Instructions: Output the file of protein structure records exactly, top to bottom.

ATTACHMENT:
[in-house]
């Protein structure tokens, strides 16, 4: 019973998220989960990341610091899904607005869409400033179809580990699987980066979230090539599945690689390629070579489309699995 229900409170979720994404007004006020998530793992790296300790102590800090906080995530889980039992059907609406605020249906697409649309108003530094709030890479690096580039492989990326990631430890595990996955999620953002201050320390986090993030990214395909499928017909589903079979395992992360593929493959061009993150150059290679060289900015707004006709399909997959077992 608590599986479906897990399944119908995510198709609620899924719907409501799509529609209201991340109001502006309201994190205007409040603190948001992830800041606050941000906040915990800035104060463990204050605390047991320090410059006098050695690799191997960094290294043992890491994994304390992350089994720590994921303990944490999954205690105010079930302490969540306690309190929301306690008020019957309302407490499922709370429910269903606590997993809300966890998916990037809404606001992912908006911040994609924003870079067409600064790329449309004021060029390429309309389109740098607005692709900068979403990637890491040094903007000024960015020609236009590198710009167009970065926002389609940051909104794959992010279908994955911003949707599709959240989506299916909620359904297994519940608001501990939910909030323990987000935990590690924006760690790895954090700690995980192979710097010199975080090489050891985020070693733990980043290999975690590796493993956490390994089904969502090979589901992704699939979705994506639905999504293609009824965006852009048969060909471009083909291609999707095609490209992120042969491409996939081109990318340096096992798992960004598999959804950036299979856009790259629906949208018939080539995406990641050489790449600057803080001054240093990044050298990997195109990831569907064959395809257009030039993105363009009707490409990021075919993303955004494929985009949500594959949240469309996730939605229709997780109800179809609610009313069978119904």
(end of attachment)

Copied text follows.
[in-house]
């Protein structure tokens, strides 16, 4: 019973998220989960990341610091899904607005869409400033179809580990699987980066979230090539599945690689390629070579489309699995 229900409170979720994404007004006020998530793992790296300790102590800090906080995530889980039992059907609406605020249906697409649309108003530094709030890479690096580039492989990326990631430890595990996955999620953002201050320390986090993030990214395909499928017909589903079979395992992360593929493959061009993150150059290679060289900015707004006709399909997959077992 608590599986479906897990399944119908995510198709609620899924719907409501799509529609209201991340109001502006309201994190205007409040603190948001992830800041606050941000906040915990800035104060463990204050605390047991320090410059006098050695690799191997960094290294043992890491994994304390992350089994720590994921303990944490999954205690105010079930302490969540306690309190929301306690008020019957309302407490499922709370429910269903606590997993809300966890998916990037809404606001992912908006911040994609924003870079067409600064790329449309004021060029390429309309389109740098607005692709900068979403990637890491040094903007000024960015020609236009590198710009167009970065926002389609940051909104794959992010279908994955911003949707599709959240989506299916909620359904297994519940608001501990939910909030323990987000935990590690924006760690790895954090700690995980192979710097010199975080090489050891985020070693733990980043290999975690590796493993956490390994089904969502090979589901992704699939979705994506639905999504293609009824965006852009048969060909471009083909291609999707095609490209992120042969491409996939081109990318340096096992798992960004598999959804950036299979856009790259629906949208018939080539995406990641050489790449600057803080001054240093990044050298990997195109990831569907064959395809257009030039993105363009009707490409990021075919993303955004494929985009949500594959949240469309996730939605229709997780109800179809609610009313069978119904």